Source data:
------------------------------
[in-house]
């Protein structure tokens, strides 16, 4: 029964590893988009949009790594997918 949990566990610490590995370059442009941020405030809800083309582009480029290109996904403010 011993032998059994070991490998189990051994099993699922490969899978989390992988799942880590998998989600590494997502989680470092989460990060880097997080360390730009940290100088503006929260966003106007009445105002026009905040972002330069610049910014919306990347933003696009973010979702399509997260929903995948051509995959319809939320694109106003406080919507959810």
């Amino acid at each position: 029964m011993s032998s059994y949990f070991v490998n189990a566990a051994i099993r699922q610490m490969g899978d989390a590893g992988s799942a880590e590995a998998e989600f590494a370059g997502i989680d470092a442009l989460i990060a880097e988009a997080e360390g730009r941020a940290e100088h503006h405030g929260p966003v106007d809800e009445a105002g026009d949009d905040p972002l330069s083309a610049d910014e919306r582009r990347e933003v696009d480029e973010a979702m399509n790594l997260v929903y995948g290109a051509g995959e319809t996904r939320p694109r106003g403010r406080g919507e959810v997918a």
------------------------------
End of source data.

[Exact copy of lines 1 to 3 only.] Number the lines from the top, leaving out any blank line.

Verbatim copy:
[in-house]
């Protein structure tokens, strides 16, 4: 029964590893988009949009790594997918 949990566990610490590995370059442009941020405030809800083309582009480029290109996904403010 011993032998059994070991490998189990051994099993699922490969899978989390992988799942880590998998989600590494997502989680470092989460990060880097997080360390730009940290100088503006929260966003106007009445105002026009905040972002330069610049910014919306990347933003696009973010979702399509997260929903995948051509995959319809939320694109106003406080919507959810």
């Amino acid at each position: 029964m011993s032998s059994y949990f070991v490998n189990a566990a051994i099993r699922q610490m490969g899978d989390a590893g992988s799942a880590e590995a998998e989600f590494a370059g997502i989680d470092a442009l989460i990060a880097e988009a997080e360390g730009r941020a940290e100088h503006h405030g929260p966003v106007d809800e009445a105002g026009d949009d905040p972002l330069s083309a610049d910014e919306r582009r990347e933003v696009d480029e973010a979702m399509n790594l997260v929903y995948g290109a051509g995959e319809t996904r939320p694109r106003g403010r406080g919507e959810v997918a």